Anniversaries, or How the Battle of Gettysburg Changed My Life

Gettysburg. Photo by Flickr user Andy_Myers_Esq. Used courtesy of a Creative Commons attribution license.
Gettysburg. Photo by Flickr user Andy_Myers_Esq. Used courtesy of a Creative Commons attribution license.

This week marks the 150th anniversary of the Battle of Gettysburg, which took place July 1-3, 1863. My Twitter stream has been full of articles and photos from the commemorative events, which has me full of nostalgia -- for as odd as it seems to say, the battle that was  pivotal to the Civil War is actually also a fairly significant milestone in my own life.


Here's the story:

When I was a junior in high school, a group of students from my AP American History class were being picked to attend a week-long summer program at Gettysburg College called the Civil War Institute. I was familiar with it through a teacher who was a family friend, and -- as I was already a fully formed history nerd by the age of 17 -- I wanted one of those scholarships. There was, however, no application process and no information on when or how kids were being chosen, so I had no idea how to make it happen.

And then out of the blue one day, my teacher announced the four students who had been selected to go. Four students, none of whom was me. Such a disappointment!

I don't know why I wanted to go so badly; I was interested in the Civil War, but not all that fascinated by it (yet). And while I was friendly with my classmates who'd been chosen to go, I wasn't especially close with any of them. Looking at it in hindsight, I can't recall any reason it seemed like a can't-miss opportunity, but nevertheless, I went to the teacher after class to ask her why she hadn't picked me. I can't remember exactly what happened next, beyond a vague recollection that someone dropped out, but my initiative paid off -- I was picked as the replacement and would be heading to Gettysburg in July.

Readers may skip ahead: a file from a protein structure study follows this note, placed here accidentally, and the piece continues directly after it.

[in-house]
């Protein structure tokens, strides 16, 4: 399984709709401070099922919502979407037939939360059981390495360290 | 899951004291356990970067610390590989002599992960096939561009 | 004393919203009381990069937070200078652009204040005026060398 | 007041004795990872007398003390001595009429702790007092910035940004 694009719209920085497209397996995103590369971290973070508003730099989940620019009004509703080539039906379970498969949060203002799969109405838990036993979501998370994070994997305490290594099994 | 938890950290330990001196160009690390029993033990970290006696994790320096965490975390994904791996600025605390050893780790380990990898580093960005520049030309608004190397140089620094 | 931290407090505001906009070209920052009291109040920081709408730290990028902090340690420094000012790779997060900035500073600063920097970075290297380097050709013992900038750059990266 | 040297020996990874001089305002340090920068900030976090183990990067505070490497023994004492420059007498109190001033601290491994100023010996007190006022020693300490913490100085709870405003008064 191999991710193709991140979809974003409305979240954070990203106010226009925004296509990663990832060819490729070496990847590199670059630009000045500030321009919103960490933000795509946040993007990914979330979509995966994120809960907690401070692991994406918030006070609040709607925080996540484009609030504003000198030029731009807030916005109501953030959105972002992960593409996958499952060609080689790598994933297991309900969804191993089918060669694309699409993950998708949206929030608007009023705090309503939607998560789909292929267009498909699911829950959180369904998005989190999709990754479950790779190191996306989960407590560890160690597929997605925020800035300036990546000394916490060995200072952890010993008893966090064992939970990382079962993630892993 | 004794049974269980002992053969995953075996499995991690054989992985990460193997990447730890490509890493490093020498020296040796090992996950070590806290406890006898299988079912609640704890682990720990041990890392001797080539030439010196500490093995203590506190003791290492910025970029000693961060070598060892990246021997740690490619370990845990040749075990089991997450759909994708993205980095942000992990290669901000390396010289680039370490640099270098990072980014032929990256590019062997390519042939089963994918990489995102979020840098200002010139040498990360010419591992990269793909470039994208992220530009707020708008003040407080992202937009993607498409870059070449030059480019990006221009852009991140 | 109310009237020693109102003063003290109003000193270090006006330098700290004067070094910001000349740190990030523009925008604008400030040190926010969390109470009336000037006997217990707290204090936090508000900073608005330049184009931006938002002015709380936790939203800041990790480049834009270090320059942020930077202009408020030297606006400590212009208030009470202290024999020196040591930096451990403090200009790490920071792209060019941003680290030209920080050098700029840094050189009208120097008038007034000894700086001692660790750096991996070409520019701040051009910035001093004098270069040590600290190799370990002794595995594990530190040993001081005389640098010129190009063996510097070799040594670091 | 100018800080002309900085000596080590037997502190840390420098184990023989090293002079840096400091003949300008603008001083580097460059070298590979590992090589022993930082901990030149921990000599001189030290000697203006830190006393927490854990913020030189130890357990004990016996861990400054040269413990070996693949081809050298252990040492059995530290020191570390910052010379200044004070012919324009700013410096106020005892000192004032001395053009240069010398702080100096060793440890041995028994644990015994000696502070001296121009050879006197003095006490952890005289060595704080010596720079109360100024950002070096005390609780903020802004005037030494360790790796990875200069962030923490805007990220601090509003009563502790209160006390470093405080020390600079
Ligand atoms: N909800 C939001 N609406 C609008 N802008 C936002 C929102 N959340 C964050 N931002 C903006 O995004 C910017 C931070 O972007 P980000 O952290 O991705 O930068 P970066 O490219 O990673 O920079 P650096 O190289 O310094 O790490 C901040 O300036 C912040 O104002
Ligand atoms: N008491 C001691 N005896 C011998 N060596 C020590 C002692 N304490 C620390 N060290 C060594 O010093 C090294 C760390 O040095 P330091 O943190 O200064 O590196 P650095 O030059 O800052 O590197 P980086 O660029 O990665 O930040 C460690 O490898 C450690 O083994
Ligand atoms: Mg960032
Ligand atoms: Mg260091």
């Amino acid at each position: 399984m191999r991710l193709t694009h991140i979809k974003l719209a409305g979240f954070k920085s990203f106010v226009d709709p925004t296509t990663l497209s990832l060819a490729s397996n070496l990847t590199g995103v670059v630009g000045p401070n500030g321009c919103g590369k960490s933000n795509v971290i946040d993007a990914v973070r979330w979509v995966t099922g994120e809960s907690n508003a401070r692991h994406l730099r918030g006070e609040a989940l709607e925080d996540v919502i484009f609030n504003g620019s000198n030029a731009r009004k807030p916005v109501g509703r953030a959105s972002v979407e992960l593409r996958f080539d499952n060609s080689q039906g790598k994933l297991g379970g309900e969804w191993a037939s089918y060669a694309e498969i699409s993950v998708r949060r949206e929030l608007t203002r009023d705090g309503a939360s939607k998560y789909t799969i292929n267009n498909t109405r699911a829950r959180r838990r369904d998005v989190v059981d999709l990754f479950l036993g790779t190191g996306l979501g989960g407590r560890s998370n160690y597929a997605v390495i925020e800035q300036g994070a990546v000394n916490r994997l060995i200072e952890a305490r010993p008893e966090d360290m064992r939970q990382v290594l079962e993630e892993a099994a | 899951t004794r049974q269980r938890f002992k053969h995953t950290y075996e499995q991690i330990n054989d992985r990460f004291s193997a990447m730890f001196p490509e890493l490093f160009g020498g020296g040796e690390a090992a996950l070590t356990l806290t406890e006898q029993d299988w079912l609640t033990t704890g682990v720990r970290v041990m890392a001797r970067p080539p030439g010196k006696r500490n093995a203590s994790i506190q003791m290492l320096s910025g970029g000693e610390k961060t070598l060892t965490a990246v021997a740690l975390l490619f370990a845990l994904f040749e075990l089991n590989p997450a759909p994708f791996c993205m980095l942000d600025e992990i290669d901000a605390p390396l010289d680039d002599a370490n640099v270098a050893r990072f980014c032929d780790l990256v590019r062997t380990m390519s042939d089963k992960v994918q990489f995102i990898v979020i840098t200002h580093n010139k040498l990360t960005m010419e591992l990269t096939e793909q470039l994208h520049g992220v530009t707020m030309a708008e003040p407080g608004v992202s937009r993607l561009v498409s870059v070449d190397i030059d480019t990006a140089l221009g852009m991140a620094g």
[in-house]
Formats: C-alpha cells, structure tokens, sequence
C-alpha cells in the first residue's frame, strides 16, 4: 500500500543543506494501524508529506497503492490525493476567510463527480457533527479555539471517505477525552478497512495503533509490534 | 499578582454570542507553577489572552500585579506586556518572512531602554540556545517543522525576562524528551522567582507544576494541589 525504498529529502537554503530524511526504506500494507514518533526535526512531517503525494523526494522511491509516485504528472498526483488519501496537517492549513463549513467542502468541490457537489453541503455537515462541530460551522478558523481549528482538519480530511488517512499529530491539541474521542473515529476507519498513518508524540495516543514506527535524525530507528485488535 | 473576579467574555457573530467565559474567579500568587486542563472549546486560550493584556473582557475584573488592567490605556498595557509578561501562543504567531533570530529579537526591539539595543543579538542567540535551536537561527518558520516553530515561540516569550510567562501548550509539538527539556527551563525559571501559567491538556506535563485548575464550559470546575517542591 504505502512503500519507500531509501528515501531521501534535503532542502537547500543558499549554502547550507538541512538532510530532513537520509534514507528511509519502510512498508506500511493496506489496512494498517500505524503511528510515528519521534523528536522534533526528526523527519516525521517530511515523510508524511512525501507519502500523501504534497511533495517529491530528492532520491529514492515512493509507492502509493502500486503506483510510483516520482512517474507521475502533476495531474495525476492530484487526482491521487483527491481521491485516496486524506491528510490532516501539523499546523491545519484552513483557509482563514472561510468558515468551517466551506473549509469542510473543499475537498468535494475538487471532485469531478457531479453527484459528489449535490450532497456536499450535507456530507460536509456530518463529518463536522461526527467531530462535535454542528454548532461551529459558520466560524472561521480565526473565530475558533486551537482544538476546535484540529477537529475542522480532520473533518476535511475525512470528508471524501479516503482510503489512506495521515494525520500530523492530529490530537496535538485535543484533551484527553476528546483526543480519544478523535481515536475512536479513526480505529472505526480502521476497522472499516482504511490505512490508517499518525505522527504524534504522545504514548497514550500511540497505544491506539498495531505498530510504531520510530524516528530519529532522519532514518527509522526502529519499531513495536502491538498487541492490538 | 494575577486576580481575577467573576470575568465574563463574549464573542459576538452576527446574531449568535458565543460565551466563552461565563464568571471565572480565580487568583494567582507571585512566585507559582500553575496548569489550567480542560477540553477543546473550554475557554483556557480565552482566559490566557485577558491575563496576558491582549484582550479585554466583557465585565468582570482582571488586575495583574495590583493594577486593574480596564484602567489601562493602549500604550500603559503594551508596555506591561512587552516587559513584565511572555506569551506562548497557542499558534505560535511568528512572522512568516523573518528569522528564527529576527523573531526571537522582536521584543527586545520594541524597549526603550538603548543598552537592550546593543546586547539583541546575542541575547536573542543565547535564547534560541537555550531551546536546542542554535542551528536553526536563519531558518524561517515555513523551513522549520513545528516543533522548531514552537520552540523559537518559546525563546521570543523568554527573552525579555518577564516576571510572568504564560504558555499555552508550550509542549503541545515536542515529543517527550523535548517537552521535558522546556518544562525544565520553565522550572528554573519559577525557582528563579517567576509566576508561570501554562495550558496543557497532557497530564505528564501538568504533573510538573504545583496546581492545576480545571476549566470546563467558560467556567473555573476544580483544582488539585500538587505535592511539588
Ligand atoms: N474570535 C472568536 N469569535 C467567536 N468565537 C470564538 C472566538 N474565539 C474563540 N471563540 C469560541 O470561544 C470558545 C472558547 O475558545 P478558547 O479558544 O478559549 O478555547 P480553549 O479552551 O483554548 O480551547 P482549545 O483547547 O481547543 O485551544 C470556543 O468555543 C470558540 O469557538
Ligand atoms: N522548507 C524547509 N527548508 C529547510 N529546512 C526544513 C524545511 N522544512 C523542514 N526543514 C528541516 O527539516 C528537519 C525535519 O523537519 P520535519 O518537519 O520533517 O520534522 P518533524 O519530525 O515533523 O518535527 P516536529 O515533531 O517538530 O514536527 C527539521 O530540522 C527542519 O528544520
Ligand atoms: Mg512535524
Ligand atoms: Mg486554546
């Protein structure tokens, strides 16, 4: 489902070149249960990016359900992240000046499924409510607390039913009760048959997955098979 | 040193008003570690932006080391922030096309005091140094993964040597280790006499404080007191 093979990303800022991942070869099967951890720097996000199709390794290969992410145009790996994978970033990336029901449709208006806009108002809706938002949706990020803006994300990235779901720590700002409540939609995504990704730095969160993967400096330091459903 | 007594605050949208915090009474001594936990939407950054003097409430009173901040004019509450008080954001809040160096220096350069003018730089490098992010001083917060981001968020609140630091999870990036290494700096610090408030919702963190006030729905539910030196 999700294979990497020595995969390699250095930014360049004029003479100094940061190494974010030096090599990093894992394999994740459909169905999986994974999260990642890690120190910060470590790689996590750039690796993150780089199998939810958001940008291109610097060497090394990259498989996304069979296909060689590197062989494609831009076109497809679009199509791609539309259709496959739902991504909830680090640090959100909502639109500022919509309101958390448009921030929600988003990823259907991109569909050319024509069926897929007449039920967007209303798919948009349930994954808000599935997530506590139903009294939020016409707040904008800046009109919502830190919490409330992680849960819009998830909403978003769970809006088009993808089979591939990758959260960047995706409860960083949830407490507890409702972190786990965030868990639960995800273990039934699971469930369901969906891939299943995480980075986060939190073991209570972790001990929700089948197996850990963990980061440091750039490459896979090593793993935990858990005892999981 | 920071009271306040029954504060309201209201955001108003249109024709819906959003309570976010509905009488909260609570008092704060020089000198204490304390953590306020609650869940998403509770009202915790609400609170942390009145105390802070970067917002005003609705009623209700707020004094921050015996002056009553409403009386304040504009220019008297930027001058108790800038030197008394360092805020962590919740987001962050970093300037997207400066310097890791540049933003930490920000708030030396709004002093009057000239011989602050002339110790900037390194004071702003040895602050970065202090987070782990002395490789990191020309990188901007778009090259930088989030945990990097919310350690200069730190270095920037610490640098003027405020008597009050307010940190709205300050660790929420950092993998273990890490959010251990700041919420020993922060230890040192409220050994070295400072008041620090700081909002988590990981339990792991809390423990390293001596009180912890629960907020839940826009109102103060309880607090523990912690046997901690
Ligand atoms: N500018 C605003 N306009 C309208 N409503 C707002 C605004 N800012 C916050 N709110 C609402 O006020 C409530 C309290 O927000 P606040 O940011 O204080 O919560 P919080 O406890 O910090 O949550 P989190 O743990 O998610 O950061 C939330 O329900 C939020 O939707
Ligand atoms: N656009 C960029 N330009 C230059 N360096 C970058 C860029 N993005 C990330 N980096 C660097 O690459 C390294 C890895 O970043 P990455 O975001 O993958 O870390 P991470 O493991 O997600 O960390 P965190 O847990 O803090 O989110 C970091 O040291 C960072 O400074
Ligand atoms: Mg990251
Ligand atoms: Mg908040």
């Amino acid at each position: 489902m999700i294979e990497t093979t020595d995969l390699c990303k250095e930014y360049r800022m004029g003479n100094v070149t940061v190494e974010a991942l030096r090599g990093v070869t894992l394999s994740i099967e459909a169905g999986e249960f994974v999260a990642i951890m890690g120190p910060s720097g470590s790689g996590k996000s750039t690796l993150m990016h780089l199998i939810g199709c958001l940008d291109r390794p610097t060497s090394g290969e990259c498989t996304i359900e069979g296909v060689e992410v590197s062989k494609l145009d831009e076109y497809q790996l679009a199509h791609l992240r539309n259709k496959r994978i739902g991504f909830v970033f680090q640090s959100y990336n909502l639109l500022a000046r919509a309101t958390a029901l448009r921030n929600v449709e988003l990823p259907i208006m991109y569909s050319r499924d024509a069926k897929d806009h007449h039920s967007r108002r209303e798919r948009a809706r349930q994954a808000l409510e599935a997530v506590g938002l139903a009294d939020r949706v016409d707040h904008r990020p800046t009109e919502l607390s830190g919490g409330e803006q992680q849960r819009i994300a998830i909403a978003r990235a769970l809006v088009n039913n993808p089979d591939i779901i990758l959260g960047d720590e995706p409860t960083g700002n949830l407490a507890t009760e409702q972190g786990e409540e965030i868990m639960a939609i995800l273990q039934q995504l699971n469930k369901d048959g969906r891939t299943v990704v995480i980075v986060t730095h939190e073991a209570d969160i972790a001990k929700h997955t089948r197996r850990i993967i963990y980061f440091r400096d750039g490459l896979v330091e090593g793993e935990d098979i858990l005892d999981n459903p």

Our topic that year was the Battle of Gettysburg, which was then celebrating its 125th anniversary. I spent a week listening to lectures from mind-bogglingly knowledgable scholars, touring the battlefield with a level of detail that had never occurred to me, and hanging out with new friends -- both other high school students and the few adults who didn't find a pack of teenagers as irritating as we likely were. I learned a ton, and had such a good time that I attended the Institute at least a dozen more times over the next 15 years.

It doesn't sound like a life-changing experience, I'll grant you. Maybe more fun than your average conference, but surely not more than that.

Fast-forward almost 10 years, to late 1997. I was planning my move from Albany to DC, but was struggling with job hunting. I was talking on the phone one night with my friend Kevin -- whom I had met at my second Civil War Institute -- about the trouble I was having finding good prospects and he suggested I apply where he was working at the time, the Holocaust Museum. And so I did.

I got the job.

About a year later, I was feeling like it was time to move on, and Kevin once again had the answer: his wife Donna (maybe fiancée then?) was working at the National Trust for Historic Preservation -- where I had wanted to work ever seen seeing then-President Dick Moe speak at (you guessed it!) the Civil War Institute -- and they had some openings. If I applied, she could let HR know I was a good candidate.

Again, I got the job.